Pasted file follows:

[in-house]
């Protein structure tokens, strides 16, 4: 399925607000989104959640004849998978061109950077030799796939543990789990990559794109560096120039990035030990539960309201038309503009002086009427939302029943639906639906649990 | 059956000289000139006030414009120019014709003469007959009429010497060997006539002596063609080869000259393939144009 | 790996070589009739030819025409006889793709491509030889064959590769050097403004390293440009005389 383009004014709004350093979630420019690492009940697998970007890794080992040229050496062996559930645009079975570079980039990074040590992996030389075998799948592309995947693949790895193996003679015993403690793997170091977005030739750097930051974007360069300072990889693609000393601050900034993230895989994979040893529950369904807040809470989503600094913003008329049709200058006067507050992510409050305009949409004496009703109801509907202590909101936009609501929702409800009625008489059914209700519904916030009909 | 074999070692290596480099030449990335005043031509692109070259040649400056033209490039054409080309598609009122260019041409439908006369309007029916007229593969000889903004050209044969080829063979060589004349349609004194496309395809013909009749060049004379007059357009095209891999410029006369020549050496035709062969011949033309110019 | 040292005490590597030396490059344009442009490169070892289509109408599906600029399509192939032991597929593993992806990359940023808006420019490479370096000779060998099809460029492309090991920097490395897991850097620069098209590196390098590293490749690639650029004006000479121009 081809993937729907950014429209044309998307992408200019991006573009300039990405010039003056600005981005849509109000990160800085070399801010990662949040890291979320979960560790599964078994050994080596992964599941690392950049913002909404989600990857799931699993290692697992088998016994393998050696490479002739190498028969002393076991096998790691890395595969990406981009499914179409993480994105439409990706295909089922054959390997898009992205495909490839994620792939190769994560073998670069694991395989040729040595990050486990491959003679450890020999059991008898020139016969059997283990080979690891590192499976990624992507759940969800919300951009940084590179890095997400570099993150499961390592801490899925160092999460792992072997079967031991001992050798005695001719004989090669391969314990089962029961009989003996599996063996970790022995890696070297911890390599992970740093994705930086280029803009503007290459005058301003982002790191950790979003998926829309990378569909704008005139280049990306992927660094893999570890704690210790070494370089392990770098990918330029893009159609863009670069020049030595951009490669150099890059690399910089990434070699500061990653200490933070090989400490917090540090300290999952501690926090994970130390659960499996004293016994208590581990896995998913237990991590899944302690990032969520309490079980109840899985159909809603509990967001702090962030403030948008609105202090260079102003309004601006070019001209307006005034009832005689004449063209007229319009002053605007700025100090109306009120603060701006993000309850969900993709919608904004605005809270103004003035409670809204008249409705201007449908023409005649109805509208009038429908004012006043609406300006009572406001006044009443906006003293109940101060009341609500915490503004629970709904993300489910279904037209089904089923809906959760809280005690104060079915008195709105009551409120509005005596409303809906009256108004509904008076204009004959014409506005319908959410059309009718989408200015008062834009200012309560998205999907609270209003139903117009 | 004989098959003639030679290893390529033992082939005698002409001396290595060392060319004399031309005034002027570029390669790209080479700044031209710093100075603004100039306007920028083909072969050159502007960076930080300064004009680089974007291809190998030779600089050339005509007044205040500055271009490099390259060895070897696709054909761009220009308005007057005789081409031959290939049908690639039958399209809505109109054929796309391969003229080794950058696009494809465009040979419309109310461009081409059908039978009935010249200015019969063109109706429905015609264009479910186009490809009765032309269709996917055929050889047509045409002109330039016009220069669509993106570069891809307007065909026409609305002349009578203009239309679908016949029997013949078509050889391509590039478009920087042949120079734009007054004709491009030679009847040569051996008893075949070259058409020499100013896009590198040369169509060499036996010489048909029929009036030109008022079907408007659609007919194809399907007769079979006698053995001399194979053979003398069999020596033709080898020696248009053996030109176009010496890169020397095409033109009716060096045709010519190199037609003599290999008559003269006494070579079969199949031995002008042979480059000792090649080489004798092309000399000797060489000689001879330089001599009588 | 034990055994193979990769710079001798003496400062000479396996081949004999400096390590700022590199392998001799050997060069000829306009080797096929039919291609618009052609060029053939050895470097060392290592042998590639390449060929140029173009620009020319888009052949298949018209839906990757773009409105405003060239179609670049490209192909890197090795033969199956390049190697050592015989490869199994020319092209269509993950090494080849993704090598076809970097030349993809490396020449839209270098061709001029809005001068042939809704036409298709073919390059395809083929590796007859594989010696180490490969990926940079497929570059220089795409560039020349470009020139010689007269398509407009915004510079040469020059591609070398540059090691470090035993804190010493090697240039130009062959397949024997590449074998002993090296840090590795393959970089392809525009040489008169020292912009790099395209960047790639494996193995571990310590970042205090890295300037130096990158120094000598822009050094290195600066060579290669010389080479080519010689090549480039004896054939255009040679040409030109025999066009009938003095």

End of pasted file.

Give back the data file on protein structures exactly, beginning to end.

[in-house]
């Protein structure tokens, strides 16, 4: 399925607000989104959640004849998978061109950077030799796939543990789990990559794109560096120039990035030990539960309201038309503009002086009427939302029943639906639906649990 | 059956000289000139006030414009120019014709003469007959009429010497060997006539002596063609080869000259393939144009 | 790996070589009739030819025409006889793709491509030889064959590769050097403004390293440009005389 383009004014709004350093979630420019690492009940697998970007890794080992040229050496062996559930645009079975570079980039990074040590992996030389075998799948592309995947693949790895193996003679015993403690793997170091977005030739750097930051974007360069300072990889693609000393601050900034993230895989994979040893529950369904807040809470989503600094913003008329049709200058006067507050992510409050305009949409004496009703109801509907202590909101936009609501929702409800009625008489059914209700519904916030009909 | 074999070692290596480099030449990335005043031509692109070259040649400056033209490039054409080309598609009122260019041409439908006369309007029916007229593969000889903004050209044969080829063979060589004349349609004194496309395809013909009749060049004379007059357009095209891999410029006369020549050496035709062969011949033309110019 | 040292005490590597030396490059344009442009490169070892289509109408599906600029399509192939032991597929593993992806990359940023808006420019490479370096000779060998099809460029492309090991920097490395897991850097620069098209590196390098590293490749690639650029004006000479121009 081809993937729907950014429209044309998307992408200019991006573009300039990405010039003056600005981005849509109000990160800085070399801010990662949040890291979320979960560790599964078994050994080596992964599941690392950049913002909404989600990857799931699993290692697992088998016994393998050696490479002739190498028969002393076991096998790691890395595969990406981009499914179409993480994105439409990706295909089922054959390997898009992205495909490839994620792939190769994560073998670069694991395989040729040595990050486990491959003679450890020999059991008898020139016969059997283990080979690891590192499976990624992507759940969800919300951009940084590179890095997400570099993150499961390592801490899925160092999460792992072997079967031991001992050798005695001719004989090669391969314990089962029961009989003996599996063996970790022995890696070297911890390599992970740093994705930086280029803009503007290459005058301003982002790191950790979003998926829309990378569909704008005139280049990306992927660094893999570890704690210790070494370089392990770098990918330029893009159609863009670069020049030595951009490669150099890059690399910089990434070699500061990653200490933070090989400490917090540090300290999952501690926090994970130390659960499996004293016994208590581990896995998913237990991590899944302690990032969520309490079980109840899985159909809603509990967001702090962030403030948008609105202090260079102003309004601006070019001209307006005034009832005689004449063209007229319009002053605007700025100090109306009120603060701006993000309850969900993709919608904004605005809270103004003035409670809204008249409705201007449908023409005649109805509208009038429908004012006043609406300006009572406001006044009443906006003293109940101060009341609500915490503004629970709904993300489910279904037209089904089923809906959760809280005690104060079915008195709105009551409120509005005596409303809906009256108004509904008076204009004959014409506005319908959410059309009718989408200015008062834009200012309560998205999907609270209003139903117009 | 004989098959003639030679290893390529033992082939005698002409001396290595060392060319004399031309005034002027570029390669790209080479700044031209710093100075603004100039306007920028083909072969050159502007960076930080300064004009680089974007291809190998030779600089050339005509007044205040500055271009490099390259060895070897696709054909761009220009308005007057005789081409031959290939049908690639039958399209809505109109054929796309391969003229080794950058696009494809465009040979419309109310461009081409059908039978009935010249200015019969063109109706429905015609264009479910186009490809009765032309269709996917055929050889047509045409002109330039016009220069669509993106570069891809307007065909026409609305002349009578203009239309679908016949029997013949078509050889391509590039478009920087042949120079734009007054004709491009030679009847040569051996008893075949070259058409020499100013896009590198040369169509060499036996010489048909029929009036030109008022079907408007659609007919194809399907007769079979006698053995001399194979053979003398069999020596033709080898020696248009053996030109176009010496890169020397095409033109009716060096045709010519190199037609003599290999008559003269006494070579079969199949031995002008042979480059000792090649080489004798092309000399000797060489000689001879330089001599009588 | 034990055994193979990769710079001798003496400062000479396996081949004999400096390590700022590199392998001799050997060069000829306009080797096929039919291609618009052609060029053939050895470097060392290592042998590639390449060929140029173009620009020319888009052949298949018209839906990757773009409105405003060239179609670049490209192909890197090795033969199956390049190697050592015989490869199994020319092209269509993950090494080849993704090598076809970097030349993809490396020449839209270098061709001029809005001068042939809704036409298709073919390059395809083929590796007859594989010696180490490969990926940079497929570059220089795409560039020349470009020139010689007269398509407009915004510079040469020059591609070398540059090691470090035993804190010493090697240039130009062959397949024997590449074998002993090296840090590795393959970089392809525009040489008169020292912009790099395209960047790639494996193995571990310590970042205090890295300037130096990158120094000598822009050094290195600066060579290669010389080479080519010689090549480039004896054939255009040679040409030109025999066009009938003095």